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    Why will high reps for upper back hypertrophy help me more locking out deadlifts, than doing low reps for upper back strength?

    Tosa, though I my technique for locking out deadlifts could be better, I do always try to push my hips through, but it just wasn't possible today. I tried, but it didn't work until I leaned back a bit.

    I mean what is there to it, when you're locking out the deadlift? You just keep your legs extended, pull, and push your hips through, while keeping the bar close and weight on heels etc... Maybe it's just me, but I would say this is pretty simple.
     
  14. Cratos

    Cratos Banned Banned

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    I don't know, man.

    Higher reps will still make you stronger, obviously.

    How often do you see guys doing one rep chin ups, BORs or other assistance movements?

    Isn't there's something about the cross section of a muscle and allowing you to produce more force blah blah?

    Higher reps rows and chin ups = bigger/stronger upper back.
     
  15. enright3060

    enright3060 Brown Belt

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    In my experience, very few people who have generally good form on submaximal lifts miss max effort deadlifts (without a deadlift suit) at the top because of a technical reason.

    Also, as a general matter, I think too many people spend way to much time worry about proper technique on a maximal lift. Even if your overall technique is sound, it will fall part on an all out max. Now, I'm not saying you should not worry about technique or it's not important, but if someone think that perfect technique is always going to employed on a maximal lift, then I doubt that person has much experience with maxing.
     
  16. Cratos

    Cratos Banned Banned

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    Fixed?
     
  17. Tosa

    Tosa Red Belt

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    It's not the technique at lockout, it's technique before lockout resulting in a worse position at lock out. For example, I can't tell for certain, but it looks like you're jerking the bar, resulting in a loss of tension/back rounding, which will make the lockout harder. Whether that's the thing making lockout harder for you in particular, or your trouble is just because the weights heavy, or weak glutes etc. who knows? But improving technique will be beneficial regardless, and is a good thing anyway.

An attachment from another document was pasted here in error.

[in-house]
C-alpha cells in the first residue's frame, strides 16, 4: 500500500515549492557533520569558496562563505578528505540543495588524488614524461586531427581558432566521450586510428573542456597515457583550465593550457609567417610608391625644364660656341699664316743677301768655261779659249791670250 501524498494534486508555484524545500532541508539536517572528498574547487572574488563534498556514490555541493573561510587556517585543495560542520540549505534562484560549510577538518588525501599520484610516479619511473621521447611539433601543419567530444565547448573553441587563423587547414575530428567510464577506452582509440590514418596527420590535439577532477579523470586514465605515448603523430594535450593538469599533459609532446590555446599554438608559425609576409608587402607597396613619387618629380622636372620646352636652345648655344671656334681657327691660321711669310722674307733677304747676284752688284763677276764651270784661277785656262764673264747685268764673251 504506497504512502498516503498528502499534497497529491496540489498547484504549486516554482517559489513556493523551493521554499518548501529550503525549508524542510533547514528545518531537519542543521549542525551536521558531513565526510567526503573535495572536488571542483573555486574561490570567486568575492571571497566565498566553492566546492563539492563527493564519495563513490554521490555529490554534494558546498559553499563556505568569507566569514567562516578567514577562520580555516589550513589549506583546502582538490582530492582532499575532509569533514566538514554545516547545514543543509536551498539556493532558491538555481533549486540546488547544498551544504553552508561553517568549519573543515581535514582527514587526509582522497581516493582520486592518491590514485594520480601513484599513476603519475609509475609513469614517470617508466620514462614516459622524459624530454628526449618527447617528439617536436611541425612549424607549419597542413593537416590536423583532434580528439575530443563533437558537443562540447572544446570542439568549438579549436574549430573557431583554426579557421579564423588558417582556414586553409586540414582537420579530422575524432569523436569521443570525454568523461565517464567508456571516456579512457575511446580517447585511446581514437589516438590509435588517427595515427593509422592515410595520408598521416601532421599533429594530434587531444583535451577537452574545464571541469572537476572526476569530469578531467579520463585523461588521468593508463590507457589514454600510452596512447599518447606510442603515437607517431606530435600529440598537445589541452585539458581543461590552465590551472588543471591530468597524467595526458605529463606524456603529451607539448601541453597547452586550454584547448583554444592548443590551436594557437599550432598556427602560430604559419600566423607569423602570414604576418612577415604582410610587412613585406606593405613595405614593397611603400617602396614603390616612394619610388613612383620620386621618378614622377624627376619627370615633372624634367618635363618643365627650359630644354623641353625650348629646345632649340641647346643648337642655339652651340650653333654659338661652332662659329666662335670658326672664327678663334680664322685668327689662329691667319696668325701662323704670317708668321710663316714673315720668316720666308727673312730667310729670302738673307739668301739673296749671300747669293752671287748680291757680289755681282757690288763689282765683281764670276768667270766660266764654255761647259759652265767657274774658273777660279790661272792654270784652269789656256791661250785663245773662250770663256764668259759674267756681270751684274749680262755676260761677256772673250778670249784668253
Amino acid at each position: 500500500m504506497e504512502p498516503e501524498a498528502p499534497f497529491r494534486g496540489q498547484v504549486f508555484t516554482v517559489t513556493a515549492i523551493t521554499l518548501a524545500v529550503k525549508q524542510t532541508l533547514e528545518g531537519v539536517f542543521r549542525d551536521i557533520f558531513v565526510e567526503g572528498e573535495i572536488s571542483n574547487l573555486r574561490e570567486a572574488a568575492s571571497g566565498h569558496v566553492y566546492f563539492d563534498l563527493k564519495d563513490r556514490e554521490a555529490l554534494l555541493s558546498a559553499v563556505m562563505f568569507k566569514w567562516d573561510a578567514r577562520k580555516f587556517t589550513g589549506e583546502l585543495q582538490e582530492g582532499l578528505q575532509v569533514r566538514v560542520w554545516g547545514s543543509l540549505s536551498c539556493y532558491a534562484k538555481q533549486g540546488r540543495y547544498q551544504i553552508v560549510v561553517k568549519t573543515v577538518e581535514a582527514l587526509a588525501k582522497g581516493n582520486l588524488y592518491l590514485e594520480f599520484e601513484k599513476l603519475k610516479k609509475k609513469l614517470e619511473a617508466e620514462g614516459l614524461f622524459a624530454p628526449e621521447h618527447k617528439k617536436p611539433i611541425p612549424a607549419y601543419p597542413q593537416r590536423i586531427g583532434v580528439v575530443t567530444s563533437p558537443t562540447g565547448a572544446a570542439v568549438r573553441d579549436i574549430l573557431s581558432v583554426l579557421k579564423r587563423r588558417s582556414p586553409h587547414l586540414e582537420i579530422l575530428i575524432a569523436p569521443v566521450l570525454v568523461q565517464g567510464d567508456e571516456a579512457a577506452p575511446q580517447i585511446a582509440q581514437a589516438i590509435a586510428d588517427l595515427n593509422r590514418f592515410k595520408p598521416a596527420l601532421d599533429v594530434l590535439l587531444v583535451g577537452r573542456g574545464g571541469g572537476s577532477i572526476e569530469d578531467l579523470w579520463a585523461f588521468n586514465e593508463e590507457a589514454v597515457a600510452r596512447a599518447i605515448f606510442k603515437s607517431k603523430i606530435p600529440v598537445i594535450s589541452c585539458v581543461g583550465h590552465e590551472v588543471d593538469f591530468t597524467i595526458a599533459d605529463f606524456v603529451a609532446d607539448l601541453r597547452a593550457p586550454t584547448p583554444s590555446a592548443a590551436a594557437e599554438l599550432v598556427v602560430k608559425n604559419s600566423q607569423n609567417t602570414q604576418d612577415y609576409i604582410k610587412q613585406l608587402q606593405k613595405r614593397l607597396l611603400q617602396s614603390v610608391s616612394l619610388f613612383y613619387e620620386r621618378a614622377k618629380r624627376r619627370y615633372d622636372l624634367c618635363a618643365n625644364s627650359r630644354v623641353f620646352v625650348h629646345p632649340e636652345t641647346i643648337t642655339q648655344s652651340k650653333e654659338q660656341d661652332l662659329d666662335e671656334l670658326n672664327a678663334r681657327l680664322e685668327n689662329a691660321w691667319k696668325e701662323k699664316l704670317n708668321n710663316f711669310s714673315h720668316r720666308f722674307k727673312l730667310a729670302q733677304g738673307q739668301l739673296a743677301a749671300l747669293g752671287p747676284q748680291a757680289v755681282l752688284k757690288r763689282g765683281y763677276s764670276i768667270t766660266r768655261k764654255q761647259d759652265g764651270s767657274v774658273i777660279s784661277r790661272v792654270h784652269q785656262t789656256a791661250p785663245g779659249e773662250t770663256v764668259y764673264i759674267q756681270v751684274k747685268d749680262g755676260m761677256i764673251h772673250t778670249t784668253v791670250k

I'm not saying technique should be perfect on a maximal lift. But at the same time, there's elements of technique that one should be able to maintain, regardless of the weight...ex. going for a deadlift max doesn't making jerking the bar okay, and going for a bench max doesn't make a lack of back tightness okay. And it also doesn't mean you ignore how technique broke down...it may be either an element of technique to pay extra attention to in training, or give an idea of what's weak and need to be improved.






    TL/DR version: of course technique is going to break down on maximal lifts. That doesn't mean you ignore it, instead, figuring out how and why it broke down, and improving that will help you get stronger.
     
  18. turbozed

    turbozed Red Belt

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    That's some rather smooth and gentle eccentric deadlifting buddy. The camera isn't the least bit perturbed when the weight hits the ground. This style will be helpful in the future when you want to deadlift in the bedroom beside a sleeping girlfriend or spouse. :D
     
  19. enright3060

    enright3060 Brown Belt

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    Tosa: I don't disagree with anything that you say, and my original point was not directed at you specifically. I just think that sometimes people get stuck in all the small details, and miss the big picture, which is to put more weigh on the bar.
     
  20. mtruitt76

    mtruitt76 Purple Belt

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    Your form looks fine to me. If your concerned about the lockout rack pulls would be the best remedy. Having to fight for a lockout at higher weights is normal imo. Anytime you lift a heavy maximal load you are typically going to have some minor form breakdowns.